- Using higher doses of stimulants or taking them for a longer period than originally planned.
- Experiencing an ongoing desire to reduce or quit stimulants or having already tried to do so unsuccessfully.
- Spending a lot of time getting, using, or recovering from stimulant use.
- Experiencing strong urges to take stimulants.
- Continuing to use stimulants despite experiencing difficulties in completing vital tasks at home, school, or work.
- Continuing to use stimulants even though it has caused or contributed to problems in social relationships.
- Stepping away from or completely quitting activities that were enjoyable or important due to stimulant use.
- Using stimulants when it could be dangerous, such as while driving.
- Not quitting stimulants even with the knowledge that it has caused or worsened an ongoing physical or mental health problem.
- Experiencing tolerance, i.e., needing larger doses of a stimulant to achieve the effect desired or not feeling the desired effects despite taking the same amount of a stimulant. This criterion does not apply to someone prescribed Adderall and taking it as directed.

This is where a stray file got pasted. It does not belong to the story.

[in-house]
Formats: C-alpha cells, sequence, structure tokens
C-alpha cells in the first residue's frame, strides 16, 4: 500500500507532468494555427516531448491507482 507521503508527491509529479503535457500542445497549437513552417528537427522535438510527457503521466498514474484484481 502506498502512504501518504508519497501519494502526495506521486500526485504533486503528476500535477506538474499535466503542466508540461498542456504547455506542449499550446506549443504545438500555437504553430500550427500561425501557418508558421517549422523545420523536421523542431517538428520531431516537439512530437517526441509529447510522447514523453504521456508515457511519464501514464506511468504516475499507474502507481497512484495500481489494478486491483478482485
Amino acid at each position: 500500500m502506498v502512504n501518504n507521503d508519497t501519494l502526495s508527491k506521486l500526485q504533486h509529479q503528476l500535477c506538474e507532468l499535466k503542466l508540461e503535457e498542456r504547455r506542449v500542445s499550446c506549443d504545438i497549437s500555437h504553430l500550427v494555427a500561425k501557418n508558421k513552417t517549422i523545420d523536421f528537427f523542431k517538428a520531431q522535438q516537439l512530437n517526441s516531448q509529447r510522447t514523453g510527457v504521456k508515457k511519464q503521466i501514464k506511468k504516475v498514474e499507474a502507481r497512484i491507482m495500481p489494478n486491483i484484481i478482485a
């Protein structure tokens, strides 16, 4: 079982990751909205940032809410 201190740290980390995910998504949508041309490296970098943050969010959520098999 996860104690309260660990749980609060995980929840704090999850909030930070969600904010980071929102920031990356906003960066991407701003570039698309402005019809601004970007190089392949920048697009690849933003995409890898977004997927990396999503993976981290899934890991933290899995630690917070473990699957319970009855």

- Experiencing withdrawal symptoms when stimulant use is reduced or stopped. This criterion does not apply to someone prescribed Adderall and taking it as directed.
When someone quits misusing Adderall after using it for an extended period, they will likely experience withdrawal.6 This is because chronic .4 Dependence is a physiological adaptation where the body becomes used to the drug being present in the system so when the individual cuts back on their use or quits, symptoms emerge as the body readjusts.5,10
Prescription stimulant withdrawal is not often dangerous; however, certain psychological symptoms may require monitoring.6